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George Mason University Antonin Scalia Law School

Due Diligence

What Is Due Diligence?

According to Investopedia, due diligence is an investigation or audit of a potential investment or product to confirm all facts, that might include the review of financial records. Due diligence refers to the research done before entering into an agreement or a financial transaction with another party.

Investors perform due diligence before buying a security from a company. Due diligence can also refer to the investigation a seller performs on a buyer that might include whether the buyer has adequate resources to complete the purchase.

What Information May Be Included in a Due Diligence Report?

  • Company Profile
    • Basic background information—including history, operations, reputation, number of employees, contact information, ticker symbol, names of top executives, top competitors, overview of financials (minutes, books, etc.), and any recent news stories and company press releases.
  • Industry Profile
    • To help understand the industry of the company for which you are conducting due diligence.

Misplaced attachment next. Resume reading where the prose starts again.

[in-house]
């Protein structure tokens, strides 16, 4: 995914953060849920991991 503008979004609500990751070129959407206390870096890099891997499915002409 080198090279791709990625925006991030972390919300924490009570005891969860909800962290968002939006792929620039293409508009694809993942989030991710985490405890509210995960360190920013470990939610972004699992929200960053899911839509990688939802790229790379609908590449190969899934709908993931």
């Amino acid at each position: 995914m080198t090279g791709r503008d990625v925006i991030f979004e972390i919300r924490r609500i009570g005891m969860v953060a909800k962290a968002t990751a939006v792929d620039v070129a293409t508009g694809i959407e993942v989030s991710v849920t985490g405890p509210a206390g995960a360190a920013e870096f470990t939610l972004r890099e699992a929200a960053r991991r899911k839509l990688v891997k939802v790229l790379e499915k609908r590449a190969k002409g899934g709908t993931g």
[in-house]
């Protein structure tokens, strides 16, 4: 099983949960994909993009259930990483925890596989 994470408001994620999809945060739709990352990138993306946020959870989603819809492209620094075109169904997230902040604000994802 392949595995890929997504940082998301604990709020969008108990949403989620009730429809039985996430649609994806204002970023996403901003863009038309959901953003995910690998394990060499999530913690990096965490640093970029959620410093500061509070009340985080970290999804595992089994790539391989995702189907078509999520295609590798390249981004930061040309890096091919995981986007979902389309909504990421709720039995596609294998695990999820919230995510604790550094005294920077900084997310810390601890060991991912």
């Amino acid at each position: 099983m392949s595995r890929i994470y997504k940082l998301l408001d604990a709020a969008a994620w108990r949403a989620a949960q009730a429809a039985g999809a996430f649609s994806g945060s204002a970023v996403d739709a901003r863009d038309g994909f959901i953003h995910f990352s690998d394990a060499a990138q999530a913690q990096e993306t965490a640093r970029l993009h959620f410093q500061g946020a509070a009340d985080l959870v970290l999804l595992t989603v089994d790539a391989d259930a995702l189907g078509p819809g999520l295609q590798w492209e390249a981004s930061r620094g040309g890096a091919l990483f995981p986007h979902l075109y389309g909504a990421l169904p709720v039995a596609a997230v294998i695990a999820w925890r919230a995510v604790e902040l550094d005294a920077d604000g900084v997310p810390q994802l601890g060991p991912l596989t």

• Financial Statements
    • Directly from the company or from a third-party financial analyst.
  • Annual Reports
    • Report produced for shareholders containing information about operations, overview of financials, officers and directors, etc. Distinguished from the 10K filed with the SEC.
  • SEC Filings (aka “EDGAR” filings)
    • 10-K: Annual report filed with the government that includes a company’s contact information, tax ID (“EIN”), a detailed description of the company’s operations and financial information; a summary of the firm’s competitive and regulatory climate; a description of the company’s facilities; an overview of the main legal proceedings in which the company is involved; and a list of the company’s significant subsidiaries.
    • 10-Q: Quarterly filing that updates the information contained in the 10-K. In addition to quarterly financial updates, you will want to take a look at legal proceedings and risk factors listed in the 10-Q.
    • 8-K: “Breaking news” filing, required whenever an “unscheduled material event” has taken place (e.g., a change in top management, a takeover bid, merger plan, or the initiation of major legal action against the company).
    • Proxy Statement (DEF 14A): Notifies shareholders when and where the annual meeting will take place. Will also list any individual or institution which holds more than 5 percent of the company’s stock, along with executive and director compensation, and director biographies.